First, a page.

It's the IDE, dummy!

In VB.NET vs C#, round two, I realized that choice of IDE has a far bigger impact on productivity than which language you choose. Lately I've started to think the relationship between language and IDE is even more profound: the future of programming languages isn't a language – it's the IDE, dummy!

This is a companion discussion topic for the original blog entry at:

Perhaps when comparing C# and VB.NET, the IDE makes a difference (though the IDE is the same, right?) However, I’m noticably more productive with Ruby and a text edior than I am with VS.NET '03 and C#. Its because of C#. Yeah, I’m that kind of guy.

Secondly, I hate to be a curmudgeon, but the IDE you described is Smalltalk or a Lisp machine :slight_smile:

True that. ruby-mode.el is the best IDE ever. I’m a strong believer in KISS :slight_smile:

I’m a language junkie and a recent convert to Emacs, but the most satisfying programming experience of my early years involved VI (ugh! spit!) and a bog-standard Unix Pascal (bleagh! puke!) on (get this) a huge, high-resolution, portrait-mode monitor. Whereas other computers could get up to 1024x768 in 16 bit colour in those days, this beastie had such high resolution that I couldn’t even see the pixels. The text was ordinary black on white, but the font was clear and well designed, and because it was a portrait-mode monitor (taller, not wider), I could see an entire “page” on the screen. Not even the obscenity of VI’s modes and line-noise could distract me from the sheer ease of use of this setup.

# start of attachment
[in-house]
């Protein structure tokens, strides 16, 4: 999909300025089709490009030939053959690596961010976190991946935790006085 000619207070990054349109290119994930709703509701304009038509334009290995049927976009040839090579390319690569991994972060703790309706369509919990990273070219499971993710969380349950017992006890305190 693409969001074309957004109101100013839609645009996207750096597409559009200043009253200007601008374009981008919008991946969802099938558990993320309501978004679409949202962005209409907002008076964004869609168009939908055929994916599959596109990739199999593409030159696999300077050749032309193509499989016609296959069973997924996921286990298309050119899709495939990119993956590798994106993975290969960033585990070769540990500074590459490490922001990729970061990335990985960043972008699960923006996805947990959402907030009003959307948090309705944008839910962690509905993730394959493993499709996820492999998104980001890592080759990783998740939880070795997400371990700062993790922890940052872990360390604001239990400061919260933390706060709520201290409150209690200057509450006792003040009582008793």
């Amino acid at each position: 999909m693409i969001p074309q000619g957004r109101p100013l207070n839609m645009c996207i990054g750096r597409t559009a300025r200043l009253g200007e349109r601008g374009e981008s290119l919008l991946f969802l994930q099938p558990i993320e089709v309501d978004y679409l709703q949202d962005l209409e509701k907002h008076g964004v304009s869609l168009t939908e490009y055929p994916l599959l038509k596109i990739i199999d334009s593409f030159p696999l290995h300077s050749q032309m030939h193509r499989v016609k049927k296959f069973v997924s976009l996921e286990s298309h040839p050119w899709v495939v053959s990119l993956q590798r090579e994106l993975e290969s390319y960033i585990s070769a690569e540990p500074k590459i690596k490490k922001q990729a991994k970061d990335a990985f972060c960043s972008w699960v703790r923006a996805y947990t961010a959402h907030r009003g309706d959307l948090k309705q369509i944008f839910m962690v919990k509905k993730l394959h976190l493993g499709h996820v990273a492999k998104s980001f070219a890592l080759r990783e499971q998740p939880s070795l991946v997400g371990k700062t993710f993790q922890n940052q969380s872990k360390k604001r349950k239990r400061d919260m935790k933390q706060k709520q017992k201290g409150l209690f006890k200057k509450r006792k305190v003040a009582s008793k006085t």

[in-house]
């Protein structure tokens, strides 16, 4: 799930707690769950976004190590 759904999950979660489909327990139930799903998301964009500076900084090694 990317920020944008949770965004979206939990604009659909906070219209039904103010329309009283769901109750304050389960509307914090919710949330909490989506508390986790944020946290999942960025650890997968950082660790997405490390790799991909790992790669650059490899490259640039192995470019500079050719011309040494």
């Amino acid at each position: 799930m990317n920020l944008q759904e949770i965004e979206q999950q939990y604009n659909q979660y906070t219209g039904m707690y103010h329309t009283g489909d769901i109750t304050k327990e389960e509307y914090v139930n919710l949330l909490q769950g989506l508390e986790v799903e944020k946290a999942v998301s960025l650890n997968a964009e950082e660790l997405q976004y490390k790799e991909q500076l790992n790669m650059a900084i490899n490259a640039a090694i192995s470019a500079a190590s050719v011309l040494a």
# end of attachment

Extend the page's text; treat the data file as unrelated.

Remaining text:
Nowadays I use a dual-monitor setup, Emacs with colour syntax highlighting (sorry… “font lock mode”) on a black background, and the highest resolution and fastest processor I can afford… but it’s still not a patch on that “primitive” setup.

So my counter-argument: it’s not the IDE, it’s the hardware, dummy!

I write code in VS.NET. I use VS.NET to write in VB, because apart from the syntax, it’s 99.99999% the same language as C#. The reason I use VB is that the IDE copes with it better. I get to see errors as I type, so I can correct them without having to compile. IntelliSense is ready to help me out as soon as I’ve written code, not later.

I also write code in Vim. There, I write in Ruby, because its design fits my brain and I’m therefore able to wrap my head around complex problems with its help, and get jobs done quickly.

I use different tools for different jobs. I can’t honestly say that I’m more productive in either. With VB.NET, the IDE mostly makes up for the deficiencies in the language. With Ruby, the language mostly makes up for the lack of IDE.

Ruby.NET would be nirvana. I’ve not been able to find enough time to even start work on it myself. I’m praying someone else will. Ruby with code completion, parameter info and a step-through debugger would be pretty close to the perfect development environment.


QuickBasic? Surely you can do better for “world’s worst language”?

How about bf? (I wonder what an IDE for that language would look like…)

I, for one, dislike Notepad less than bf :slight_smile:

Use the .net framework in Ruby (to some extent anyway):

On the subject of VB vs C# - I’m with Rik, I use VB over C# because of the assistance that the IDE gives me. From the small amount I’ve seen of VS2005, I see that C# is getting a load of the helper stuff that VB gets now from the IDE.

This, and the fact that C# contracting jobs seem to be overtaking VB (here in the UK, anyway) will probably mean I’ll swap to C# or do both.

Does anyone have a summary of the IDE enhancements for C# in VS2005?

I am a VB.NET guy so naturally I use VS.NET. I code in VB because thats what makes sense to me personally. With the evolution of the .NET CLR I am glad that VB has finally become the full fledge OOP language that we always knew it could/should be. I refuse to swtich to C# just because its the trendy thing to do. I have always been, and will continue to be a VB developer. Code in whatever language comes naturally to you. Keep it real.